The Global Outbreak Alert & Response Network is a network of over 270 institutions and partners around the world who work together on outbreak preparedness and response. The Operational Support Team is hosted by WHO Geneva and there are regional focal points at the WHO regional offices. Gail one of the Directors at the clinical research network ISARIC, University of Oxford became Chair of GOARN last week.
Dr Gail Carson qualified from Edinburgh Medical School in 1994. After obtaining her MRCP she studied the Diploma in Tropical Medicine and Hygiene at Liverpool. She completed her specialty training in Manchester and took up a Consultants post with the Health Protection Agency at Porton Down. Additionally, she carried out clinical work at Royal Liverpool University Hospital.
During her infectious diseases training she had opportunities to work with the WHO on viral haemorrhagic fevers, SARS and H5N1. This interest in emerging pathogen outbreaks has continued and is the reason why she took up the post with the International Severe Acute Respiratory and emerging Infection Consortium (ISARIC) in 2012. ISARIC is a network of clinical research networks working with the other disciplines such as public health to prepare and roll out an integrated outbreak research response to help improve the knowledge base to inform patient care and policy.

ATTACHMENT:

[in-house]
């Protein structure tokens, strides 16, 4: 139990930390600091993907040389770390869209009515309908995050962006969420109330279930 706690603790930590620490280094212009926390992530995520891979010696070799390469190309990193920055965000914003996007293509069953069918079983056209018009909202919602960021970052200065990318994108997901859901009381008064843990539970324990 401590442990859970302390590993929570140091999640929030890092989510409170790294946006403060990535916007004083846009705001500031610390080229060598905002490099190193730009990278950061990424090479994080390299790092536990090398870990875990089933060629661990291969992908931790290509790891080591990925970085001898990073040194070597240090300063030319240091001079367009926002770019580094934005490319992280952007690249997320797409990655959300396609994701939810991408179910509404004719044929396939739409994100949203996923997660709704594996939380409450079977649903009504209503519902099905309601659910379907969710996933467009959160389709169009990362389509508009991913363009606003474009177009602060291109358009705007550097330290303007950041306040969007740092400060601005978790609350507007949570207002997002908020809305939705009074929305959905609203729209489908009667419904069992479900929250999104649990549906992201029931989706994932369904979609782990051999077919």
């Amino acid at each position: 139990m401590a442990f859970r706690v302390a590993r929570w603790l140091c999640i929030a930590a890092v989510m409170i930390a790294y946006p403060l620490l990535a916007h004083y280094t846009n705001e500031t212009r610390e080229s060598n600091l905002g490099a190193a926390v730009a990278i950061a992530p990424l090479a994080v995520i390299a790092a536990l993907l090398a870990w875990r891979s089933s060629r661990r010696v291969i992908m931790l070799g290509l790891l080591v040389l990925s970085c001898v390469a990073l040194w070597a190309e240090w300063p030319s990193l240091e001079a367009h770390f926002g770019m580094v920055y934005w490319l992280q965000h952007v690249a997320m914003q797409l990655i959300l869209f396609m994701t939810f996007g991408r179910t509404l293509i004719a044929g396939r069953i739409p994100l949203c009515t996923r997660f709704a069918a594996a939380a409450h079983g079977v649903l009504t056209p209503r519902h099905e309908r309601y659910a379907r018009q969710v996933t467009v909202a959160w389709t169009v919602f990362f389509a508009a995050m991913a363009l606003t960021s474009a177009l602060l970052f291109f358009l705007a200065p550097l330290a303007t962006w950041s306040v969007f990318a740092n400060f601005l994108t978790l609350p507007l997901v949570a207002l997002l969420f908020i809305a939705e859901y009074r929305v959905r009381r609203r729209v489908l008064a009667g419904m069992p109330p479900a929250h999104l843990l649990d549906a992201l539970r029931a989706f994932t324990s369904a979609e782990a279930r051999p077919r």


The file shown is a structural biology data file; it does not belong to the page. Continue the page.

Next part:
This nomination follows on from being GOARN Deputy Chair for 4 years and Research lead prior to that. Most recently leading on the new strategy for GOARN in partnership with the steering committee, regional focal points and partners.
Dr Gail Carson says:
After being involved with GOARN over the past 22 years it is an absolute honour to be elected chair. The pandemic has created great uncertainty in the global health preparedness and response space. GOARN has a new strategy to add value and to help with the remodelling of that space. I look forward to working with the GOARN OST, partners and stakeholders in implementing the strategy over the next 2 years. GOARN will continue to work closely with the WHO and align where we can to serve and work alongside the people who need us most.